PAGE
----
● Irwin on the Great Depression and the Gold Standard, podcast on EconTalk.
● Douglas Irwin of Dartmouth College talks with EconTalk host Russ Roberts about the role the gold standard played in the Great Depression. Irwin argues that France systematically accumulated large amounts of gold in the late 1920s and 1930s, imposing massive deflation on the rest of the world. Drawing on a recent paper of his, Irwin argues that France’s role in worldwide deflation was greater than that of the United States and played a significant role in the economic contraction that followed.
● How Depressing Was the Depression?, by Arnold Kling. Originally published by TCS Daily, April 27, 2007.
● I would have thought that 1929 should have looked pretty good to people living in the depths of the Depression. But one of the many interesting lessons of Amity Shlaes’ new history of the Great Depression and Franklin Roosevelt’s New Deal is that many Americans, both inside and outside the Roosevelt Administration, thought of prosperity as an aberration. Instead, they saw hard times as the new norm….
A Little History: Primary Sources and References
● Memoirs of Extraordinary Popular Delusions and the Madness of Crowds, by Charles Mackay.
● Specifically recommended:
○ Chapter 1 Money Mania.–The Mississippi Scheme
○ Chapter 2 The South-Sea Bubble
○ Chapter 3 The Tulipomania
John Maynard Keynes, biography from the Concise Encyclopedia of Economics
● What’s behind the slow U.S. economic recovery from the recent recession? Ohanian on the Great Recession and the Labor Market. EconTalk Podcast.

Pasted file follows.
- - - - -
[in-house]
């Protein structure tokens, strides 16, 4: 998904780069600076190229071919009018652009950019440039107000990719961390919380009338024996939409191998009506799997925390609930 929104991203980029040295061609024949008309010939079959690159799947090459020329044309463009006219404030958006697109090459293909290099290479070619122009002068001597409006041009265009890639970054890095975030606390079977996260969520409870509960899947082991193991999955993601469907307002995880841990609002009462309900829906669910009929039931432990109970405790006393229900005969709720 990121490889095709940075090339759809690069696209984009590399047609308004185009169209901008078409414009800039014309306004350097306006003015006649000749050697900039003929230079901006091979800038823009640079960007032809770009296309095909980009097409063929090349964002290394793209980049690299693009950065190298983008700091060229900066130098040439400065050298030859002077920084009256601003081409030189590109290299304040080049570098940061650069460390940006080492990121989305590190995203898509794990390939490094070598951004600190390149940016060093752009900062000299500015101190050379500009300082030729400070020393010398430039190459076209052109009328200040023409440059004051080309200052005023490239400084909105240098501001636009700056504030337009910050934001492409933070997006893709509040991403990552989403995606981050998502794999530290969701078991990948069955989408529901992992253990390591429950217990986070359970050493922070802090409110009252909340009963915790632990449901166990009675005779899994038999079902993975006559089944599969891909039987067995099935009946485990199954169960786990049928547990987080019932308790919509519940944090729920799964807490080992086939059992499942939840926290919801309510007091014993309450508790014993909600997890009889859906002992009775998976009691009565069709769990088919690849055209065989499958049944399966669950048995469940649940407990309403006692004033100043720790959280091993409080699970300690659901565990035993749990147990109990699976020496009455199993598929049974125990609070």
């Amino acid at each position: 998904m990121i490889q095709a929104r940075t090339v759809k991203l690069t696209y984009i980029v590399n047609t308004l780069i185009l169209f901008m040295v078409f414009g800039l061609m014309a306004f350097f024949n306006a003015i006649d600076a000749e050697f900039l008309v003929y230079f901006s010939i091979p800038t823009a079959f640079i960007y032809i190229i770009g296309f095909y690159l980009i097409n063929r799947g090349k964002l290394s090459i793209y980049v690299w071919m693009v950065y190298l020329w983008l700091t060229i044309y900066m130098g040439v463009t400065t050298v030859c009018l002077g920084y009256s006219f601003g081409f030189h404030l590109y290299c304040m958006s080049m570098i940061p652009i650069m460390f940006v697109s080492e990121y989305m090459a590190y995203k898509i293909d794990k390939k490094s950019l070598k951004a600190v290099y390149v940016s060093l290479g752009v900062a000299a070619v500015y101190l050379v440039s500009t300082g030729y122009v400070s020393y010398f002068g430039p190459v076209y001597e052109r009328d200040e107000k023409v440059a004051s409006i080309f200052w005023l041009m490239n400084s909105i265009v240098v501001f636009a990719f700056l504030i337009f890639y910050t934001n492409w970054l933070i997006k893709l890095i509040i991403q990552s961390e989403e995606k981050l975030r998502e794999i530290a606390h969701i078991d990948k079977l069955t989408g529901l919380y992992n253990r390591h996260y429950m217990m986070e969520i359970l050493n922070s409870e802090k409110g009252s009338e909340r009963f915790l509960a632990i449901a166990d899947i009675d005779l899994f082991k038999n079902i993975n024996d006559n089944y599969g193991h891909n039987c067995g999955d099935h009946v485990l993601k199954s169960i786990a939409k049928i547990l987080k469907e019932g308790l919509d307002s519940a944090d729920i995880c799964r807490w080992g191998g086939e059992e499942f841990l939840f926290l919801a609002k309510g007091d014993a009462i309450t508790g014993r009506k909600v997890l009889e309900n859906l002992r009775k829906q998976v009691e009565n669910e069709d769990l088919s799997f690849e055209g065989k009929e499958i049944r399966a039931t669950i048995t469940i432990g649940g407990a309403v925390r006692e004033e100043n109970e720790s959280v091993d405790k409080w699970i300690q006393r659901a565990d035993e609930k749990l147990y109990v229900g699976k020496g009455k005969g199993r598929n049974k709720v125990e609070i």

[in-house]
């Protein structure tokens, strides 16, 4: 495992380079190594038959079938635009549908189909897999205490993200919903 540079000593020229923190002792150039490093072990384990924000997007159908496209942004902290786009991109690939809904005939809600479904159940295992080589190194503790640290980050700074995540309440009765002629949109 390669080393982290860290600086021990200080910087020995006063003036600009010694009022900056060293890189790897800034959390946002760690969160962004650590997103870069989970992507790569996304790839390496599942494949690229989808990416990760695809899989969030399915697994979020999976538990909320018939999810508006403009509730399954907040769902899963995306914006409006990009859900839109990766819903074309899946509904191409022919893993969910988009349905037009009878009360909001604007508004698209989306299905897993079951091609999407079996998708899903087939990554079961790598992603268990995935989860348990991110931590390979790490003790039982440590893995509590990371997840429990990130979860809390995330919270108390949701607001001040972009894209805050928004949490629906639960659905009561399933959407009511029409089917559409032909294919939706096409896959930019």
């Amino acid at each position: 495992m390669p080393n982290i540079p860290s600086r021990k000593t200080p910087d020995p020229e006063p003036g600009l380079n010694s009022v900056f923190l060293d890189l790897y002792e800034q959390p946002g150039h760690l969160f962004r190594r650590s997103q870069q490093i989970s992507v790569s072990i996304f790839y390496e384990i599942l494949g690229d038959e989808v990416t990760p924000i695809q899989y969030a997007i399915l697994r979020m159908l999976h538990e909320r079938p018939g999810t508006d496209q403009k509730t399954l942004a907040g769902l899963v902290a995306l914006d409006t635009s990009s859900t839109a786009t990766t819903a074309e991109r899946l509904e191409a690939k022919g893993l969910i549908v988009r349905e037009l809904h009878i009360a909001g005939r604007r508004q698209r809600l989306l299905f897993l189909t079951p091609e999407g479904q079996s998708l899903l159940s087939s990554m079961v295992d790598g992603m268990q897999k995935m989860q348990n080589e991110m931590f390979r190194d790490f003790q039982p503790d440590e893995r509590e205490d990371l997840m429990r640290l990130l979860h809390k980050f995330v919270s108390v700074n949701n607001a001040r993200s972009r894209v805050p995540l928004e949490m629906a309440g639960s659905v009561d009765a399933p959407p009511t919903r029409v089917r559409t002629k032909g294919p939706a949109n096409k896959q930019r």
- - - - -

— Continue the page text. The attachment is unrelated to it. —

● Lee Ohanian of UCLA talks with EconTalk host Russ Roberts about the recession, the recovery, and the state of labor market. Ohanian describes the unusual aspects of this recession and recovery in the United States as shown by the labor market and the unusual performance of hours worked, productivity, and wages. He also discusses the behavior of business investment and speculates as to why this recession and the recovery has been so different in the United States. The conversation closes with a discussion of the role of the foreclosure process in encouraging unemployment.
● Mulligan on Redistribution, Unemployment, and the Labor Market. Podcast on EconTalk, December 3, 2012.
● Casey Mulligan of the University of Chicago and the author of The Redistribution Recession, talks with EconTalk host Russ Roberts about the ideas in the book. Mulligan argues that increases in the benefits available to unemployed workers explains the depth of the Great Recession that began in 2007 and the slowness of the recovery particularly in the labor market. Mulligan argues that other macroeconomic explanations ignore the microeconomic incentives facing workers and employers.
● Selgin on Free Banking, podcast on EconTalk. Nov. 17, 2008.
● George Selgin of West Virginia University talks with EconTalk host Russ Roberts about free banking, where government treats banks as no different from other firms in the economy. Rather than rely on government guarantees to protect depositors (coupled with regulation), banks would compete with each other in offering security and return on deposits. Selgin draws on historical episodes of free banking, particularly in Scotland, to show that such a world need not be unduly hazardous or filled with bank runs. He also talks about Gresham’s Law and an episode in British history when banks successfully issued their own currency….